• Carry is much easier here. Shall issue, no training requirement, and the issuing authority has a statutory maximum of 30 days to process the application. Many of the smaller ones issue in less than a week.

      There will be a fight to keep our laws from being gutted. I-594 is their trial balloon and must be shot down. It’s going to be extremely difficult, because there are enough voters in King, Pierce, and Snohomish counties to get it over the line and most people aren’t going to think about it before voting for it. I get a sick feeling when I think about it, actually.

    • Living practically as far away from King county as possible in WA in Walla Walla county (9 miles from OR. 45 from ID) I agree with the GP.

  4. My reasons for wanting to leave Illinois are far more extensive than just its gun laws. But, yeah, those don’t help. Especially, when you live in Cook County.

  5. Nevada could use a few less residents to keep the state from turning completely blue. We have some of the most sane gun laws in the nation. if only Vegas would abandon their blue tendencies Nevada IMO could be the most liberal(as in free) state in the union.

    • Yet NV doesn’t honor the CCW permits of any surrounding states, CO, TX, FL, etc. What’s up with that?

      • Hey, we’re not all bad. Born and raised in CA, then moved to CO, and as pro-gun as they come.

    • Looks like I am moving to Reno by the 19th to start a new job. So excited but I loathe to give up my CA ccw since I will be in a border town. What do man what do… Getting the nevada license/residency is so much better on the Funs side.

      Cali born and raised also lived HI for several years. Looking for and excuse to get out of CA again and getting a job offer is the best start.


    • If all the CA liberals (and East Coast liberals that moved here for jobs) moved out of Vegas it would be ghost town.

      Also (with the exception of Clark County) we DO have some great FA laws. That said, our assembly tried to sell us up the river last year when Bloomderp’s minions tried an end-run on their gun-control agenda. Without the Governor’s veto, it would have become law.

      We are very lucky that we had a (R) governor in office that actually used his veto power. Odds are we will not keep the Gov’s seat for long given the ever-increasing ‘blueness’ of the state. Watch for CA-like policies to become the law of the land as that happens. Look at the other west-coast states where the ‘blue wave’ effect has taken place for examples.

      Gotta’ love folks that move away from bad places and then try to vote in the same failed policies over and over.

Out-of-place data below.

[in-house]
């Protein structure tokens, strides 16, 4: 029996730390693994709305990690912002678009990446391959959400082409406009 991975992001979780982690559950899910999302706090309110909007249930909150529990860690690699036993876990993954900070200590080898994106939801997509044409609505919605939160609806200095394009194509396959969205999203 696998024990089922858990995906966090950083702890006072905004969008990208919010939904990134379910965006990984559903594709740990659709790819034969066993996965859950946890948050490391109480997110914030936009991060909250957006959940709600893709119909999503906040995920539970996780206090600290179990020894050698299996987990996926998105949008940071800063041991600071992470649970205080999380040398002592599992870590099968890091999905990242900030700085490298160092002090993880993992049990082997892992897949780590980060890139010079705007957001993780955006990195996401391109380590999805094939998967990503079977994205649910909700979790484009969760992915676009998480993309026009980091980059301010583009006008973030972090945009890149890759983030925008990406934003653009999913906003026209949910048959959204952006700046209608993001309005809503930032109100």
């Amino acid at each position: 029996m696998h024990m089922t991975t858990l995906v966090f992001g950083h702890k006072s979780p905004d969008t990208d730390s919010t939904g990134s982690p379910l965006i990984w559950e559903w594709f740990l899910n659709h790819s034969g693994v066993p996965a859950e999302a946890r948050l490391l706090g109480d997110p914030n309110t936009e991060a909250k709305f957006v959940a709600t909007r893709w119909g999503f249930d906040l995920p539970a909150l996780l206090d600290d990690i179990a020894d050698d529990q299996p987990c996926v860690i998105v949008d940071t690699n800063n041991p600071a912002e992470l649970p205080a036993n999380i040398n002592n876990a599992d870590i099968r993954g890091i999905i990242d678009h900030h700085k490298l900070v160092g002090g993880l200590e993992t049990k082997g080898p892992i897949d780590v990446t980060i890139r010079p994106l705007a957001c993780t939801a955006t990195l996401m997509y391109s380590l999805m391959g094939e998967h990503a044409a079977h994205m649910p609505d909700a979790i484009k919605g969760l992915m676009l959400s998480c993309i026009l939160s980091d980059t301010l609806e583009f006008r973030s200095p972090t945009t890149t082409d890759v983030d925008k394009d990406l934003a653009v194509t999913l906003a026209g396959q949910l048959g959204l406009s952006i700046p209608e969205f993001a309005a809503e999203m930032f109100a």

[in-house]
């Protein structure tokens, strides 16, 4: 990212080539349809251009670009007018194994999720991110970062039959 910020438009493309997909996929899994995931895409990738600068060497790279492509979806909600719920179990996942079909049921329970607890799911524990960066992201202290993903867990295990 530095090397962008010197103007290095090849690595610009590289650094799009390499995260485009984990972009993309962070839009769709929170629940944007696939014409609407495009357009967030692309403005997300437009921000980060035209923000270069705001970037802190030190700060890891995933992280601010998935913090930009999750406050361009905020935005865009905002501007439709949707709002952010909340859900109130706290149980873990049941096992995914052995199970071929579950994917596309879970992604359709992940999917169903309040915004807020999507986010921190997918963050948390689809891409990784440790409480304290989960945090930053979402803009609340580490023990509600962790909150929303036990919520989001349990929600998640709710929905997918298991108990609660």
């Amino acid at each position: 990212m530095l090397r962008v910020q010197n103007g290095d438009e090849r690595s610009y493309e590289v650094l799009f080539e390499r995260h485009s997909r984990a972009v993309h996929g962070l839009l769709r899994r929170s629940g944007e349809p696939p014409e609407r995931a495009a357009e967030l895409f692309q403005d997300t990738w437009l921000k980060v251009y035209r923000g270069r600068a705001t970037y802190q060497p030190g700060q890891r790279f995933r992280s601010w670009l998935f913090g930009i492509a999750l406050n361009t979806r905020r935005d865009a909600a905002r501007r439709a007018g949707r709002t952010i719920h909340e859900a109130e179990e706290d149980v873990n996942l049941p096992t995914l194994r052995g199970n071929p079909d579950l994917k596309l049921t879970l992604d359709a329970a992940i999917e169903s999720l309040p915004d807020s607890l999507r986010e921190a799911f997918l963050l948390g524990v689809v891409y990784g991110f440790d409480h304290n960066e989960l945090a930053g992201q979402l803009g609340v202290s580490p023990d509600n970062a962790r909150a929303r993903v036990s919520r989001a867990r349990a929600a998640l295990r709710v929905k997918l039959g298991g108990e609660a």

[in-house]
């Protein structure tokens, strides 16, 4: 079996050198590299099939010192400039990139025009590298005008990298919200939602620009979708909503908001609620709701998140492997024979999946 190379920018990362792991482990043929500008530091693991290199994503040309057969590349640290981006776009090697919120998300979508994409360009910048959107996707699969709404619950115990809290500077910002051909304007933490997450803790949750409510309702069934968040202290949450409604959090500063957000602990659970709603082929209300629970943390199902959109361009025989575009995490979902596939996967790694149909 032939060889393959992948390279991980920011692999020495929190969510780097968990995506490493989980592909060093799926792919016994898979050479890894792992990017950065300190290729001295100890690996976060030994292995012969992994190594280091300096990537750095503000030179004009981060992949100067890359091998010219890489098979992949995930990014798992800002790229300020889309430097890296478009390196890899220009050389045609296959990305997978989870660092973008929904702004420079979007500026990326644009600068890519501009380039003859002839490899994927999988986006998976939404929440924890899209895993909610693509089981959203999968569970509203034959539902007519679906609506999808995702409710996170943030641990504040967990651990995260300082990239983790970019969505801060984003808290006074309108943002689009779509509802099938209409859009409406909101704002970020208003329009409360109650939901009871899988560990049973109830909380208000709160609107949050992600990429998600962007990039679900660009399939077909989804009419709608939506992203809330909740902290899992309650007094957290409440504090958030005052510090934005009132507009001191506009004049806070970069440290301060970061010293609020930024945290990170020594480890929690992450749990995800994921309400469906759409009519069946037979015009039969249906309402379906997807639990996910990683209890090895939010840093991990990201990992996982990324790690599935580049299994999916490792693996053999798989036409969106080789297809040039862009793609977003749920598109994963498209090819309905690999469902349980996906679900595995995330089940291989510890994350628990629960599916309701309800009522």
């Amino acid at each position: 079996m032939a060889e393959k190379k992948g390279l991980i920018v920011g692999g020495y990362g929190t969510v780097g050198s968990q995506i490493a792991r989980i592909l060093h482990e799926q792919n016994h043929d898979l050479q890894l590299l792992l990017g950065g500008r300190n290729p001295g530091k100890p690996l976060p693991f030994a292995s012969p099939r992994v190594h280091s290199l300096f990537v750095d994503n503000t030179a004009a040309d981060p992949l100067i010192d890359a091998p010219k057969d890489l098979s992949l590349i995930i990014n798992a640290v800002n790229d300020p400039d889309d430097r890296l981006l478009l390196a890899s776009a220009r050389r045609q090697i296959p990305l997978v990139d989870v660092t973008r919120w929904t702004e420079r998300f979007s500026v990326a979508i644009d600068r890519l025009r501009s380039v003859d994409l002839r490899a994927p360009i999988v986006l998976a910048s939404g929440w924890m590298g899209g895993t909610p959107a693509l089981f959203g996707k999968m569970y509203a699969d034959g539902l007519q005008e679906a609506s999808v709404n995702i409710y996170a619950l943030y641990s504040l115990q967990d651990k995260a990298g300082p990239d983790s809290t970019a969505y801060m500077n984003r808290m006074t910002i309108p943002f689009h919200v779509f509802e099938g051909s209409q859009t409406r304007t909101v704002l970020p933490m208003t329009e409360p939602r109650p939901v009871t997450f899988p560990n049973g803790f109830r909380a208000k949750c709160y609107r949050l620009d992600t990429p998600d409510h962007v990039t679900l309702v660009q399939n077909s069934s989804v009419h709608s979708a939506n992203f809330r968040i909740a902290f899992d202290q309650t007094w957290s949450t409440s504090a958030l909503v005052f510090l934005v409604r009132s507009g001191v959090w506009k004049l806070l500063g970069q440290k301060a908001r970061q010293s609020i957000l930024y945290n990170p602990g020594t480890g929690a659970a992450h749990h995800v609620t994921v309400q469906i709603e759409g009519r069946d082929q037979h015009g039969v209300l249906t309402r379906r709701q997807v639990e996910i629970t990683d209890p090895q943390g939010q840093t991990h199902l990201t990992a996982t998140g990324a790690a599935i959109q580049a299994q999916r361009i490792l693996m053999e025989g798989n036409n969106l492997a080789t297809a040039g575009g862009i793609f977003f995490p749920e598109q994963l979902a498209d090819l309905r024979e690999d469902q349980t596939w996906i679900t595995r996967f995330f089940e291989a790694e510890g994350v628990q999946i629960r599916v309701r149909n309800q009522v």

• Take your vote out on jury duty and just go not guilty it is the only way we can get our votes to count you don’t have to keep your promise on jury duty brailsford vs Georgia United States Supreme Court just don’t explain anything

    • That’s a good part of the problem in CA as well. People here put up with all manners of abuse and transgressions, simply for the climate and nature. On Hawaii, that must be an even bigger hurdle. Leaving for a barren dessert, or a semipermanent snowcave over gun laws, has got to be a bit harder when you’re used to a living in a tropical paradise.

    • I left Oahu in 1989. Discovered the gun hobby when I moved to Florida. Then I moved to Arizona and discovered I could shoot for free in the desert. Wide open spaces, exploring ghost towns, and being able to drive for days and days without seeing the same thing twice. I don’t miss Hawaii one bit!

  6. Ive always said if you don’t like where you live.
    Get the hell out.
    I did.
    Picked up everyone and everything connected to me and took them here to the Great Gunshine State.
    Texas was my 2nd choice.

    • Always glad to hear about sensible people moving to my state. Got to balance out the retirees. Would the rest of the country please take your old people back?

    • I am currently trapped in New York. It’s not always easy to just “GTFO”. 35 years ago I was asked by my soon-to-be father in law (who had terminal cancer at the time) if I would “take care of his wife”. I said yes and now, 35 years later my mother in law is 91, I’m 62 and still trapped in NY. I hate it here so badly that just thinking about it literally makes me feel ill. But, I can’t “GTFO” at the moment. I keep my promises.

  7. New Jersey resident here. I search for work in other states every month. Problem is, we do have quite a few jobs here…

    • you may want to look at cost of living ratio the northeast tends to have high cost of living. I transferred to a university of Nevada from California and my education and living costs have halved. it may even be acceptable to take less money if cost of living is favorable plus there are places with WAY lower taxes than NJ